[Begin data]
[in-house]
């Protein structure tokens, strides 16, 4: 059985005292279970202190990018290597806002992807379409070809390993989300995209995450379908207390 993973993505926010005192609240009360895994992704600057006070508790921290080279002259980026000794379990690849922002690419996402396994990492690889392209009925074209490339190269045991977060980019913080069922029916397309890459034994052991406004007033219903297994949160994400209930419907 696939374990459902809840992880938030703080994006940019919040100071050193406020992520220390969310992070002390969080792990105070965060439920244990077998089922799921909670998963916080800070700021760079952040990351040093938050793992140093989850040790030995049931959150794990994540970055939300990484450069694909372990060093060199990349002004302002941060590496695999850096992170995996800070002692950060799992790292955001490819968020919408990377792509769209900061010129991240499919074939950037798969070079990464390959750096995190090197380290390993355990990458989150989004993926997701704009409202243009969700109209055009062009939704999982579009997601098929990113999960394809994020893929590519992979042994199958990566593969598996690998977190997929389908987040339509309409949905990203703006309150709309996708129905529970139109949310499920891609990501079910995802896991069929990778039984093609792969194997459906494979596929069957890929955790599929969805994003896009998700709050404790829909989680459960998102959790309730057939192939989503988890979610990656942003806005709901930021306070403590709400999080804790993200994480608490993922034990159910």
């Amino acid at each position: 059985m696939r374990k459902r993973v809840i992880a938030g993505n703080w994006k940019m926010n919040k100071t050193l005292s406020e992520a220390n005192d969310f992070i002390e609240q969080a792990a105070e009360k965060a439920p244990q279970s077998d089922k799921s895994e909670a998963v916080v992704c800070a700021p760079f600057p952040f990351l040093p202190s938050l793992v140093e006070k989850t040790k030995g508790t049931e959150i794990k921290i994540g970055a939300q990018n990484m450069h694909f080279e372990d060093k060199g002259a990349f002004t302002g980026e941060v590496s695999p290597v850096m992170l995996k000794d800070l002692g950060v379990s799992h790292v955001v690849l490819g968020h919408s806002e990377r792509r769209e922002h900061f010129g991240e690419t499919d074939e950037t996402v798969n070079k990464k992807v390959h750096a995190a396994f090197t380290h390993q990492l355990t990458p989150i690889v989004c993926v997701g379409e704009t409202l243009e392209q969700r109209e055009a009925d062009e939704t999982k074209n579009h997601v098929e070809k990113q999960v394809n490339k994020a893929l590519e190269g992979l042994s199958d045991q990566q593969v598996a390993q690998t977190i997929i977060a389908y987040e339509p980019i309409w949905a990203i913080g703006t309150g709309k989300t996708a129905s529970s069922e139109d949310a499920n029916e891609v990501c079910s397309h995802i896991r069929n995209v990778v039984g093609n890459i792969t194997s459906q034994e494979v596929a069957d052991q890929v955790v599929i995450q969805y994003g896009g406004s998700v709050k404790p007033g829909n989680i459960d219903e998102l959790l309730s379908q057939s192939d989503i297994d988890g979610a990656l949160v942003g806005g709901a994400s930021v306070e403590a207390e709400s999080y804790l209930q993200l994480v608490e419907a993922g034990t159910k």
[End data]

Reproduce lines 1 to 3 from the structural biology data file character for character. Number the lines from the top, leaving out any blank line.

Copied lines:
[in-house]
């Protein structure tokens, strides 16, 4: 059985005292279970202190990018290597806002992807379409070809390993989300995209995450379908207390 993973993505926010005192609240009360895994992704600057006070508790921290080279002259980026000794379990690849922002690419996402396994990492690889392209009925074209490339190269045991977060980019913080069922029916397309890459034994052991406004007033219903297994949160994400209930419907 696939374990459902809840992880938030703080994006940019919040100071050193406020992520220390969310992070002390969080792990105070965060439920244990077998089922799921909670998963916080800070700021760079952040990351040093938050793992140093989850040790030995049931959150794990994540970055939300990484450069694909372990060093060199990349002004302002941060590496695999850096992170995996800070002692950060799992790292955001490819968020919408990377792509769209900061010129991240499919074939950037798969070079990464390959750096995190090197380290390993355990990458989150989004993926997701704009409202243009969700109209055009062009939704999982579009997601098929990113999960394809994020893929590519992979042994199958990566593969598996690998977190997929389908987040339509309409949905990203703006309150709309996708129905529970139109949310499920891609990501079910995802896991069929990778039984093609792969194997459906494979596929069957890929955790599929969805994003896009998700709050404790829909989680459960998102959790309730057939192939989503988890979610990656942003806005709901930021306070403590709400999080804790993200994480608490993922034990159910």
């Amino acid at each position: 059985m696939r374990k459902r993973v809840i992880a938030g993505n703080w994006k940019m926010n919040k100071t050193l005292s406020e992520a220390n005192d969310f992070i002390e609240q969080a792990a105070e009360k965060a439920p244990q279970s077998d089922k799921s895994e909670a998963v916080v992704c800070a700021p760079f600057p952040f990351l040093p202190s938050l793992v140093e006070k989850t040790k030995g508790t049931e959150i794990k921290i994540g970055a939300q990018n990484m450069h694909f080279e372990d060093k060199g002259a990349f002004t302002g980026e941060v590496s695999p290597v850096m992170l995996k000794d800070l002692g950060v379990s799992h790292v955001v690849l490819g968020h919408s806002e990377r792509r769209e922002h900061f010129g991240e690419t499919d074939e950037t996402v798969n070079k990464k992807v390959h750096a995190a396994f090197t380290h390993q990492l355990t990458p989150i690889v989004c993926v997701g379409e704009t409202l243009e392209q969700r109209e055009a009925d062009e939704t999982k074209n579009h997601v098929e070809k990113q999960v394809n490339k994020a893929l590519e190269g992979l042994s199958d045991q990566q593969v598996a390993q690998t977190i997929i977060a389908y987040e339509p980019i309409w949905a990203i913080g703006t309150g709309k989300t996708a129905s529970s069922e139109d949310a499920n029916e891609v990501c079910s397309h995802i896991r069929n995209v990778v039984g093609n890459i792969t194997s459906q034994e494979v596929a069957d052991q890929v955790v599929i995450q969805y994003g896009g406004s998700v709050k404790p007033g829909n989680i459960d219903e998102l959790l309730s379908q057939s192939d989503i297994d988890g979610a990656l949160v942003g806005g709901a994400s930021v306070e403590a207390e709400s999080y804790l209930q993200l994480v608490e419907a993922g034990t159910k």